Serum triglycerides, total cholesterol, low-density lipoprotein cholesterol and fasting insulin levels were higher and high-density lipoprotein cholesterol levels lower in men with lower serum testosterone levels.10 In fact, men with prostate carcinoma who receive androgen ablation are prime examples of this phenomenon. In these men, there is increased total serum cholesterol, low-density lipoprotein cholesterol and triglycerides, and decreased high-density lipoprotein cholesterol. Low testosterone level in men is also associated with higher blood pressure, left ventricular mass and left ventricular hypertrophy.11 Testosterone treatment also has beneficial effects on the blood pressure of abdominally obese men.12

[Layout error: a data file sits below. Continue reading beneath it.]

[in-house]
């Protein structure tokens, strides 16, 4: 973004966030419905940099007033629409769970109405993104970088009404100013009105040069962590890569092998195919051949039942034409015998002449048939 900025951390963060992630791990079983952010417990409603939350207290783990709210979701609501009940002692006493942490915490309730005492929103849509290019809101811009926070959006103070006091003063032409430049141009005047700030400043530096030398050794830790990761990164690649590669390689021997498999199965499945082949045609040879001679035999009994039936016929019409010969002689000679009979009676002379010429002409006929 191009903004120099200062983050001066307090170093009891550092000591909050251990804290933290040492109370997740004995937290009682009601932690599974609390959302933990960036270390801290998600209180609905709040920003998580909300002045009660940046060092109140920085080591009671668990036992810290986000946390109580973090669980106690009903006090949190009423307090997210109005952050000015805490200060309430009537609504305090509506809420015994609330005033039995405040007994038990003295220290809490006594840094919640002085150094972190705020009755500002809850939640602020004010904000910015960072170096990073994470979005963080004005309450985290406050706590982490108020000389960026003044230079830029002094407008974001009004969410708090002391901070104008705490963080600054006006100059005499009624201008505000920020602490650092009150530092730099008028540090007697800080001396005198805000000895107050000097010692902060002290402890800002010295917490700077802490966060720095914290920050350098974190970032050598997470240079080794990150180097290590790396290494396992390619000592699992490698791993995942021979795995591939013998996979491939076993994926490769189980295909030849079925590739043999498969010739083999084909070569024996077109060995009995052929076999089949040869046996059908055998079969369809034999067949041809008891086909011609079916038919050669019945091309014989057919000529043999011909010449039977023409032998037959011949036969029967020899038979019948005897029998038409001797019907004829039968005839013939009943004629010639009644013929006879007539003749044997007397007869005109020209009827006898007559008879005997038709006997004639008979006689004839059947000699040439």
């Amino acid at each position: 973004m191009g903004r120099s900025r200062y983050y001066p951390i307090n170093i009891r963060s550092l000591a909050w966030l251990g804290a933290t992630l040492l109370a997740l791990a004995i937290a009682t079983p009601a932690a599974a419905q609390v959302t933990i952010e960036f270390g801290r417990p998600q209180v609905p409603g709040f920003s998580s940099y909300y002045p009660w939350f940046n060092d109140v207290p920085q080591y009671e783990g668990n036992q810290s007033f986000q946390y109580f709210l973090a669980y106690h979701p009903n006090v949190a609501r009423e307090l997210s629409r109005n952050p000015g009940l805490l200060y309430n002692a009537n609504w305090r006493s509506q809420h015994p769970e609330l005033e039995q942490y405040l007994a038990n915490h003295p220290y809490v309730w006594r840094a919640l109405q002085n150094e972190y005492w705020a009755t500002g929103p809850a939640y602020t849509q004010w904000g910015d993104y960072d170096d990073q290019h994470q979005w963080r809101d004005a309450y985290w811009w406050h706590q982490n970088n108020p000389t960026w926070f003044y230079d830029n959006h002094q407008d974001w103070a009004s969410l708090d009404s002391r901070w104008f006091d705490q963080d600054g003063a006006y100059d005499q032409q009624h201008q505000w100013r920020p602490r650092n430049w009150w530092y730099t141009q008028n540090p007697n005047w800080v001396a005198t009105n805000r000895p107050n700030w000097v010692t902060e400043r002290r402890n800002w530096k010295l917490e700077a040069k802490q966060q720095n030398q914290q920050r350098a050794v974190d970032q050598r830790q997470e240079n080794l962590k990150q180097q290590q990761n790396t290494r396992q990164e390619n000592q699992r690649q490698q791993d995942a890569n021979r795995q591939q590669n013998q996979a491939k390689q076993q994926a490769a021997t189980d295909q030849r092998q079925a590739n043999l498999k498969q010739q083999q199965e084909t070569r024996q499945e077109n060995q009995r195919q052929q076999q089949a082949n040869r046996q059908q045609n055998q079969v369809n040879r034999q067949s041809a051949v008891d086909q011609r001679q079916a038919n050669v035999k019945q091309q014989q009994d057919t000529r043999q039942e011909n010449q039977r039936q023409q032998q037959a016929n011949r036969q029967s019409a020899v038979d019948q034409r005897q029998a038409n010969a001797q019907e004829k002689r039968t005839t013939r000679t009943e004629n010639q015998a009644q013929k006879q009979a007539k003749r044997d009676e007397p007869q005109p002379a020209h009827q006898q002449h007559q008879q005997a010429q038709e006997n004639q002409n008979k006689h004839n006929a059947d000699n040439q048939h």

There is an association between serum testosterone and insulin resistance.10 In other studies, testosterone levels are frequently low in men with type 2 diabetes, and the majority of these men have symptoms of hypogonadism. Obesity is associated with low testosterone levels in diabetic men.13 As indicated above, androgen deprivation in men with prostate carcinoma leads to deterioration in insulin sensitivity and therefore increases the risk of developing type 2 diabetes mellitus.14 A single-blind randomized study of testosterone administration in men with the metabolic syndrome and recent onset of diabetes established the beneficial effects of testosterone on blood glucose control over and above the effects on diet and exercise.15 After 1 year, there were significantly more men in the testosterone-treated group who no longer met the criteria for metabolic syndrome.15 In randomized control trials, testosterone treatment improved insulin sensitivity in middle-aged abdominally obese men,16 although the findings have not been completely consistent.17